Acorns, once released of their tannins, are remarkably sweet foods.
They’re filled with amazingly high quantities of sugars, fiber, carbohydrates, fat and protein. They have a flavor somewhat reminiscent of chestnuts once processed and their sweetness is very subtle, making them ideal bases. Acorn gel is famous for taking on the flavor of whatever it is cooked with.
Acorns can often be perfectly good straight off the ground, even if wet. So it isn’t always necessary to get up into the branches of a tree to harvest them. They should be undamaged and they should have their caps, but those caps shouldn’t be green. Such spoiled or unripe acorns can be left for wildlife. A simple test to see if an acorn is good is to put it in a bucket of water. If it floats, it’s no good, likely underdeveloped or hollow inside from predation.
A quick fix to remove bugs from acorns is to immediately store them in the freezer. The traditional Indigenous way of sun drying the acorns slowly is a tried and true method of removing insects, as well.
The first step in processing acorns is to get the outer husks off. This means cracking and removing the outer shell with a hammer. Once you’ve got the shell off, soak the nuts to clean off any debris. Dry the acorns and put them in a canvas bag or other breathable bag.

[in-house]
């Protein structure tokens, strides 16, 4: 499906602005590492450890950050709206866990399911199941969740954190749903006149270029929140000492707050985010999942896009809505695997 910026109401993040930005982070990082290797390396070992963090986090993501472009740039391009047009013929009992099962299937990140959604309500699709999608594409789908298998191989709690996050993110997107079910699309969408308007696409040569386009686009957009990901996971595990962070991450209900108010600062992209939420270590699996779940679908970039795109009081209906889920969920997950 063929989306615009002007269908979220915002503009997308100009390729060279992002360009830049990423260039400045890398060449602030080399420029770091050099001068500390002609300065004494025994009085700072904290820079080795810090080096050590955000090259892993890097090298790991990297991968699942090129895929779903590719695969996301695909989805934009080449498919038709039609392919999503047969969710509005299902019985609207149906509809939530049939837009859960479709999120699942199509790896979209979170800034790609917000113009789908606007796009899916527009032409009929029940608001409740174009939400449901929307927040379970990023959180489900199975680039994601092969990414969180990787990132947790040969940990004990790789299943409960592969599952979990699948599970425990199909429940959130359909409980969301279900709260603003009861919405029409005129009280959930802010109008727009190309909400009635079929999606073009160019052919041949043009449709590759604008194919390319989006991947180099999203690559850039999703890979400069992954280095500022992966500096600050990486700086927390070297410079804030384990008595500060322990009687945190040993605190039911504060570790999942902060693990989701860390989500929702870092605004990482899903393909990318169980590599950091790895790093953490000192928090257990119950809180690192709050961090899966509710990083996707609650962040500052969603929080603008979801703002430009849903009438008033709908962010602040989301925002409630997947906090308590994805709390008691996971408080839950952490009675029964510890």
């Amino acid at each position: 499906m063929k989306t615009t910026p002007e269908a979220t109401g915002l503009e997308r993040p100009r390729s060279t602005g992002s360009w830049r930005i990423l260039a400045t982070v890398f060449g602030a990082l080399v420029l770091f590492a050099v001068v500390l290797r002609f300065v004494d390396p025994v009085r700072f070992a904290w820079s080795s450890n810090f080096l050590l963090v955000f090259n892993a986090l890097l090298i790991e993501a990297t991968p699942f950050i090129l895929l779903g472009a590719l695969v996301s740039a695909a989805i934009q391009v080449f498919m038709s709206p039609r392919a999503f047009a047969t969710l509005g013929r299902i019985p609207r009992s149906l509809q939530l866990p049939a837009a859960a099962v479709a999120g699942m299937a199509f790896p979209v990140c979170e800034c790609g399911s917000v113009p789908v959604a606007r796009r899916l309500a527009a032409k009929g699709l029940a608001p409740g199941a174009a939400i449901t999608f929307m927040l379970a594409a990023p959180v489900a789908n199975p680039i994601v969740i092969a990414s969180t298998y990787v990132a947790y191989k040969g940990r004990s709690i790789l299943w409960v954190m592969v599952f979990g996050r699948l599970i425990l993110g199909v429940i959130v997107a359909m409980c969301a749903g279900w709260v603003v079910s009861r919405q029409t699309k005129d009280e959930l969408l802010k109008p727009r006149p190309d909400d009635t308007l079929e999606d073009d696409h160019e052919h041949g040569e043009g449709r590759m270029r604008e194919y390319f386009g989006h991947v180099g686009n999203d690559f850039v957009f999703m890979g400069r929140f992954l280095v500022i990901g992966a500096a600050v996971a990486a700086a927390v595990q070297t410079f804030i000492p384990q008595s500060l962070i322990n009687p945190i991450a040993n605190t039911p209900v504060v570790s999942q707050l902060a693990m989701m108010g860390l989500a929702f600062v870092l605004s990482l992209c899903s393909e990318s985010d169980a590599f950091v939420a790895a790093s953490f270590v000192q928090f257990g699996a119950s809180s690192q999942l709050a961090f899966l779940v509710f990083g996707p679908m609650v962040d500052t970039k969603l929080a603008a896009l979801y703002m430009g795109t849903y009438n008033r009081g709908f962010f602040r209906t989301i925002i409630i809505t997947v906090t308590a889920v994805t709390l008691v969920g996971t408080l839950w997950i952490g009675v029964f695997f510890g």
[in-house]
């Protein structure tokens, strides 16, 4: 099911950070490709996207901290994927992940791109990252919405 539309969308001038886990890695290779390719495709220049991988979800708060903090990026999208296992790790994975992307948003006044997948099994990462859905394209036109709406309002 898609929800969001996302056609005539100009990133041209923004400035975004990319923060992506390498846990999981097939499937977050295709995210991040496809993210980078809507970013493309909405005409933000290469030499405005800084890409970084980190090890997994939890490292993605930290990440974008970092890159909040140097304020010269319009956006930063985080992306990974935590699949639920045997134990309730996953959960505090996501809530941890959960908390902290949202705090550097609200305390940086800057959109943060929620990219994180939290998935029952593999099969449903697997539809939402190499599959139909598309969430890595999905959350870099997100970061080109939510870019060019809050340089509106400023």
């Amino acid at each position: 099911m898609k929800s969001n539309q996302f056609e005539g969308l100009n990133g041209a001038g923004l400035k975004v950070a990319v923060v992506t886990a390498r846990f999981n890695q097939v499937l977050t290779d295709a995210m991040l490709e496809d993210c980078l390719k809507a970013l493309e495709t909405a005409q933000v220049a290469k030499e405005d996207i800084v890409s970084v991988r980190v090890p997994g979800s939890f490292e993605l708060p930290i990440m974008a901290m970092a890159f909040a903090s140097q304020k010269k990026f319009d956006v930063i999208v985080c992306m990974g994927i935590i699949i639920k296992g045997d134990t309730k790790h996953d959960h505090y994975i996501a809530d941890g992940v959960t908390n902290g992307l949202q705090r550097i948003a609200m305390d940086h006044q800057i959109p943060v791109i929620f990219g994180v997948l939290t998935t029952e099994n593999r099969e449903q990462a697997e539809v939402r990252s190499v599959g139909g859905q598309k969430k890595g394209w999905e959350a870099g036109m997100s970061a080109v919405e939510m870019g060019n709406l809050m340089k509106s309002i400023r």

Next, you’ll need to rid them of their tannins which stain them dark and make them bitter. Take the shell-less nuts and pound them roughly, into a powder consistency. Then run water through these pieces. The finer the pieces, the more surface area is exposed to water, thus bringing more tannins in contact with water to be flushed away. There are several ways to go about this.
More traditionally, we scrape out a sand basin and line it with a cloth sack liner. We pour water through it again and again. Or we can achieve a somewhat speedier result by placing the nuts in a plastic garbage bin strapped to the top of our car or wedged in the back seat so as not to tip over. We place the lid tightly onto the bin. Then we drive around with the bin sloshing and agitating the contents while we go about our daily errands. As an afterthought, we end up leaching the tannins out of our acorns.
But my favorite and most used method is to leach the nuts in small batches by bagging them and hanging the bags within the tank behind our ceramic toilet fixtures. We are able to clear several batches in a few days this way.
There is some disagreement among foragers about whether the water used to leach the nuts should involve cold or boiling water. I fall down on the side of the cold since we are trying to preserve flavor, texture and vitamin content of the acorns. Hot water treatments, especially boiling, alter the texture and flavor that we expect from acorns.
So regardless of what method you choose to leach your acorns, you’ll want to make sure to repeat multiple soaks and rinses until the tannin color leaves and the water runs clear through it. Finally, you’ll want to squeeze the water from the acorn mass by wringing the cloth wrapping or bag.
Take the mass of acorn pieces and grind it on a metate or pulse it in a food processor until it reaches a consistency of flour. Let the flour dry and regrind if necessary. Keep it in a jar. It should have a shelf life of up to two years.
Mark Lewis is a forager, member of the Pajaspuypayem tribe and retired economic botany professor at Arizona State University.